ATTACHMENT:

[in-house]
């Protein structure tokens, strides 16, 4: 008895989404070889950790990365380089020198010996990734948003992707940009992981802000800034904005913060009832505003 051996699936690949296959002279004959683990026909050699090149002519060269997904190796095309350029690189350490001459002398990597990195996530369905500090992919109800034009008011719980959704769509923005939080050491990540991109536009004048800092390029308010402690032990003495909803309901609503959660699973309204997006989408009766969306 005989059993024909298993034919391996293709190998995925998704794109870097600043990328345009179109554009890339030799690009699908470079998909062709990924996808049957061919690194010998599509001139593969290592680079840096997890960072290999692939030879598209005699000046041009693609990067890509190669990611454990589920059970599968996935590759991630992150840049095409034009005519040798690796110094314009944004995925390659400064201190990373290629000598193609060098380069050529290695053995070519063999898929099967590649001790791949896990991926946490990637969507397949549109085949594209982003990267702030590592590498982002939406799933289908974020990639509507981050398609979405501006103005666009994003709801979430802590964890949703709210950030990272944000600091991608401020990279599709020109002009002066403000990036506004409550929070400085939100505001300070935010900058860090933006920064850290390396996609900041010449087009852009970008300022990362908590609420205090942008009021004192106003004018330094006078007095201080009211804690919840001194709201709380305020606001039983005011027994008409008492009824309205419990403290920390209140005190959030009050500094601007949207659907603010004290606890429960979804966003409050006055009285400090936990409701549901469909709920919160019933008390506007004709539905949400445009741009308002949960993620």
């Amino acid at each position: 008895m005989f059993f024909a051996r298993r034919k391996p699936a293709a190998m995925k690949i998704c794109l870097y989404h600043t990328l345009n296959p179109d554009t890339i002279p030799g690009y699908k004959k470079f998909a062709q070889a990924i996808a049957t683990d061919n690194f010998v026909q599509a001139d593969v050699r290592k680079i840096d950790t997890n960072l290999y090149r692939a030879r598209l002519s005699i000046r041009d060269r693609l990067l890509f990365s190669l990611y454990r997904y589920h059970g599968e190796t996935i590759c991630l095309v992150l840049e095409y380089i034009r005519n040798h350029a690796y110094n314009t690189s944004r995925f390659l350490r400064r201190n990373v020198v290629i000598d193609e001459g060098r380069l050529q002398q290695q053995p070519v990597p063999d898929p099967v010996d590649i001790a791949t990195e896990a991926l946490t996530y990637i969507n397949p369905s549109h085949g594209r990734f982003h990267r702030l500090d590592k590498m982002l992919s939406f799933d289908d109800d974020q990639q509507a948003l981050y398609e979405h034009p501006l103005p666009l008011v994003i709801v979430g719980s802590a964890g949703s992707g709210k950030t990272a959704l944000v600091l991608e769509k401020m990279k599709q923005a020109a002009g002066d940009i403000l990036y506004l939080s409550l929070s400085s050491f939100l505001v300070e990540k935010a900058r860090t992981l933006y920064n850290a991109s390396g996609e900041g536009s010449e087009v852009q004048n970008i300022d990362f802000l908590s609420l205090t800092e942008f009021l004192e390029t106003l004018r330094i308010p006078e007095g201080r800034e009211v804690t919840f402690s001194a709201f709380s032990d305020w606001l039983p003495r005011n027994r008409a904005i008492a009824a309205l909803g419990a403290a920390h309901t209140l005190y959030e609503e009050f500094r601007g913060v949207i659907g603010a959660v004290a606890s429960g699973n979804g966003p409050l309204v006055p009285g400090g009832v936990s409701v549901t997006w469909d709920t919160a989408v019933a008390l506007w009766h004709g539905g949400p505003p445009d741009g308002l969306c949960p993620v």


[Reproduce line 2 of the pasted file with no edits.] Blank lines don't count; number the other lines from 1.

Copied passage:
């Protein structure tokens, strides 16, 4: 008895989404070889950790990365380089020198010996990734948003992707940009992981802000800034904005913060009832505003 051996699936690949296959002279004959683990026909050699090149002519060269997904190796095309350029690189350490001459002398990597990195996530369905500090992919109800034009008011719980959704769509923005939080050491990540991109536009004048800092390029308010402690032990003495909803309901609503959660699973309204997006989408009766969306 005989059993024909298993034919391996293709190998995925998704794109870097600043990328345009179109554009890339030799690009699908470079998909062709990924996808049957061919690194010998599509001139593969290592680079840096997890960072290999692939030879598209005699000046041009693609990067890509190669990611454990589920059970599968996935590759991630992150840049095409034009005519040798690796110094314009944004995925390659400064201190990373290629000598193609060098380069050529290695053995070519063999898929099967590649001790791949896990991926946490990637969507397949549109085949594209982003990267702030590592590498982002939406799933289908974020990639509507981050398609979405501006103005666009994003709801979430802590964890949703709210950030990272944000600091991608401020990279599709020109002009002066403000990036506004409550929070400085939100505001300070935010900058860090933006920064850290390396996609900041010449087009852009970008300022990362908590609420205090942008009021004192106003004018330094006078007095201080009211804690919840001194709201709380305020606001039983005011027994008409008492009824309205419990403290920390209140005190959030009050500094601007949207659907603010004290606890429960979804966003409050006055009285400090936990409701549901469909709920919160019933008390506007004709539905949400445009741009308002949960993620």